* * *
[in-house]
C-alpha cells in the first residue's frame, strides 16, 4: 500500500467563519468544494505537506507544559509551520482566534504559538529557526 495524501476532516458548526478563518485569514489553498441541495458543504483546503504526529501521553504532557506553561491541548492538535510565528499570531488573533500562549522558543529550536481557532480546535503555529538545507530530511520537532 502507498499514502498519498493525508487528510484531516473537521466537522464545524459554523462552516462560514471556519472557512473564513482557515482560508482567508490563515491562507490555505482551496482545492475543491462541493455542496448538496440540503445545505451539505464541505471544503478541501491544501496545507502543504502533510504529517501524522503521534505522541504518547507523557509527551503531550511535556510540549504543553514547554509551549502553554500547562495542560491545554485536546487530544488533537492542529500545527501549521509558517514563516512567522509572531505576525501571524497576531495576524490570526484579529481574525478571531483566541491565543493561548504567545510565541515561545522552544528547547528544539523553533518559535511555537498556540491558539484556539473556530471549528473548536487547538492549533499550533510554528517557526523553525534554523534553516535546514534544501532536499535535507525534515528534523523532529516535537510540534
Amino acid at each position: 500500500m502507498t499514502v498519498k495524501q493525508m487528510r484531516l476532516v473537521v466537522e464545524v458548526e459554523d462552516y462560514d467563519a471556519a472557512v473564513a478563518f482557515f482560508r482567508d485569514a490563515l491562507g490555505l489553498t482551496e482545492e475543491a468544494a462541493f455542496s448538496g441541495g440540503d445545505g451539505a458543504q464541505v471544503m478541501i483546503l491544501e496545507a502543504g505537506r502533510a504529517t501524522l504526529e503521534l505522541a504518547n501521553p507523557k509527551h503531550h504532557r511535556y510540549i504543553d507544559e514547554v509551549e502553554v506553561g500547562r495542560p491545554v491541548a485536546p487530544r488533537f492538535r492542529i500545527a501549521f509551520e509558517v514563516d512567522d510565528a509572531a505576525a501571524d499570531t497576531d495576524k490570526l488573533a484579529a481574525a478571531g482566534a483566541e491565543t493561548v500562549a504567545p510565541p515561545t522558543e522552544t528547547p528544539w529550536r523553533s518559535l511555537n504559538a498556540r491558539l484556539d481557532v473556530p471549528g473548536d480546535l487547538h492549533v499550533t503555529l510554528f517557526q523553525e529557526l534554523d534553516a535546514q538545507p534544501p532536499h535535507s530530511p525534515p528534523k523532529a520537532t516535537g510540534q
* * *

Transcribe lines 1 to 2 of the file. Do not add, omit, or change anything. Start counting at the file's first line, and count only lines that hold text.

[in-house]
C-alpha cells in the first residue's frame, strides 16, 4: 500500500467563519468544494505537506507544559509551520482566534504559538529557526 495524501476532516458548526478563518485569514489553498441541495458543504483546503504526529501521553504532557506553561491541548492538535510565528499570531488573533500562549522558543529550536481557532480546535503555529538545507530530511520537532 502507498499514502498519498493525508487528510484531516473537521466537522464545524459554523462552516462560514471556519472557512473564513482557515482560508482567508490563515491562507490555505482551496482545492475543491462541493455542496448538496440540503445545505451539505464541505471544503478541501491544501496545507502543504502533510504529517501524522503521534505522541504518547507523557509527551503531550511535556510540549504543553514547554509551549502553554500547562495542560491545554485536546487530544488533537492542529500545527501549521509558517514563516512567522509572531505576525501571524497576531495576524490570526484579529481574525478571531483566541491565543493561548504567545510565541515561545522552544528547547528544539523553533518559535511555537498556540491558539484556539473556530471549528473548536487547538492549533499550533510554528517557526523553525534554523534553516535546514534544501532536499535535507525534515528534523523532529516535537510540534